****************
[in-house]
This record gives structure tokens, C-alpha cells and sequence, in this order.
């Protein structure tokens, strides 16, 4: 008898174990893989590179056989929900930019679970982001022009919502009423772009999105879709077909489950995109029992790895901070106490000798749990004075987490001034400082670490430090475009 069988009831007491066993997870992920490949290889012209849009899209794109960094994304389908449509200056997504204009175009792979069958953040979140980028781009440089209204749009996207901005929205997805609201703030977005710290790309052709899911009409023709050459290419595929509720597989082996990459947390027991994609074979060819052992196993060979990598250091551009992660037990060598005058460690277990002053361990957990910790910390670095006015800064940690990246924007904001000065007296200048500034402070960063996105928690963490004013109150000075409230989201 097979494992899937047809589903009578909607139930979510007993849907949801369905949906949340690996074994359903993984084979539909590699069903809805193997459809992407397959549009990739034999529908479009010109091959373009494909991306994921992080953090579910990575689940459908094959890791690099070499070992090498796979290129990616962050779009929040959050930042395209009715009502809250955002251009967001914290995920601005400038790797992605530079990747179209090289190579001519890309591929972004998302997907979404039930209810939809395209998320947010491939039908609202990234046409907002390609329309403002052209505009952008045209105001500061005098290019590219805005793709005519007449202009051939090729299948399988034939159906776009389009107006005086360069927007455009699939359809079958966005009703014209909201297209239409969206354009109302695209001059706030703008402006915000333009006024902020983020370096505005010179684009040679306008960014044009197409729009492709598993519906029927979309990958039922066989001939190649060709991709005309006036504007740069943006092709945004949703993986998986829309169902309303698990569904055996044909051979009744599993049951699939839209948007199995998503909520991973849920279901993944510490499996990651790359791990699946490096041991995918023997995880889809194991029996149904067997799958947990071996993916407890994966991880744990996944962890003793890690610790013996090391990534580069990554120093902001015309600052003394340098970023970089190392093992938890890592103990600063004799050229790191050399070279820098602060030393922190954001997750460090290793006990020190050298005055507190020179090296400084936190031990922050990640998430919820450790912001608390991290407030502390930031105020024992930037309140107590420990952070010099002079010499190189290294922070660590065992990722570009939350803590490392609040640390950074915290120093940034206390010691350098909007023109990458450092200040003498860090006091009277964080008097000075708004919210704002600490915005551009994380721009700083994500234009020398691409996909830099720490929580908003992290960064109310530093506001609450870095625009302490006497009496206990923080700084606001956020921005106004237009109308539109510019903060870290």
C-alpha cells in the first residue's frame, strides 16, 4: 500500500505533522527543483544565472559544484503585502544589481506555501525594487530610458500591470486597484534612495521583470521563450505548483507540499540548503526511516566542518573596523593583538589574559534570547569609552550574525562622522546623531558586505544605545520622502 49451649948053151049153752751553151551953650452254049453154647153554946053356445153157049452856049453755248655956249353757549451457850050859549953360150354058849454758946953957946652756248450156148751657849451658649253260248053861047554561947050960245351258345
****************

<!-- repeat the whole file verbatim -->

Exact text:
[in-house]
This record gives structure tokens, C-alpha cells and sequence, in this order.
């Protein structure tokens, strides 16, 4: 008898174990893989590179056989929900930019679970982001022009919502009423772009999105879709077909489950995109029992790895901070106490000798749990004075987490001034400082670490430090475009 069988009831007491066993997870992920490949290889012209849009899209794109960094994304389908449509200056997504204009175009792979069958953040979140980028781009440089209204749009996207901005929205997805609201703030977005710290790309052709899911009409023709050459290419595929509720597989082996990459947390027991994609074979060819052992196993060979990598250091551009992660037990060598005058460690277990002053361990957990910790910390670095006015800064940690990246924007904001000065007296200048500034402070960063996105928690963490004013109150000075409230989201 097979494992899937047809589903009578909607139930979510007993849907949801369905949906949340690996074994359903993984084979539909590699069903809805193997459809992407397959549009990739034999529908479009010109091959373009494909991306994921992080953090579910990575689940459908094959890791690099070499070992090498796979290129990616962050779009929040959050930042395209009715009502809250955002251009967001914290995920601005400038790797992605530079990747179209090289190579001519890309591929972004998302997907979404039930209810939809395209998320947010491939039908609202990234046409907002390609329309403002052209505009952008045209105001500061005098290019590219805005793709005519007449202009051939090729299948399988034939159906776009389009107006005086360069927007455009699939359809079958966005009703014209909201297209239409969206354009109302695209001059706030703008402006915000333009006024902020983020370096505005010179684009040679306008960014044009197409729009492709598993519906029927979309990958039922066989001939190649060709991709005309006036504007740069943006092709945004949703993986998986829309169902309303698990569904055996044909051979009744599993049951699939839209948007199995998503909520991973849920279901993944510490499996990651790359791990699946490096041991995918023997995880889809194991029996149904067997799958947990071996993916407890994966991880744990996944962890003793890690610790013996090391990534580069990554120093902001015309600052003394340098970023970089190392093992938890890592103990600063004799050229790191050399070279820098602060030393922190954001997750460090290793006990020190050298005055507190020179090296400084936190031990922050990640998430919820450790912001608390991290407030502390930031105020024992930037309140107590420990952070010099002079010499190189290294922070660590065992990722570009939350803590490392609040640390950074915290120093940034206390010691350098909007023109990458450092200040003498860090006091009277964080008097000075708004919210704002600490915005551009994380721009700083994500234009020398691409996909830099720490929580908003992290960064109310530093506001609450870095625009302490006497009496206990923080700084606001956020921005106004237009109308539109510019903060870290």
C-alpha cells in the first residue's frame, strides 16, 4: 500500500505533522527543483544565472559544484503585502544589481506555501525594487530610458500591470486597484534612495521583470521563450505548483507540499540548503526511516566542518573596523593583538589574559534570547569609552550574525562622522546623531558586505544605545520622502 49451649948053151049153752751553151551953650452254049453154647153554946053356445153157049452856049453755248655956249353757549451457850050859549953360150354058849454758946953957946652756248450156148751657849451658649253260248053861047554561947050960245351258345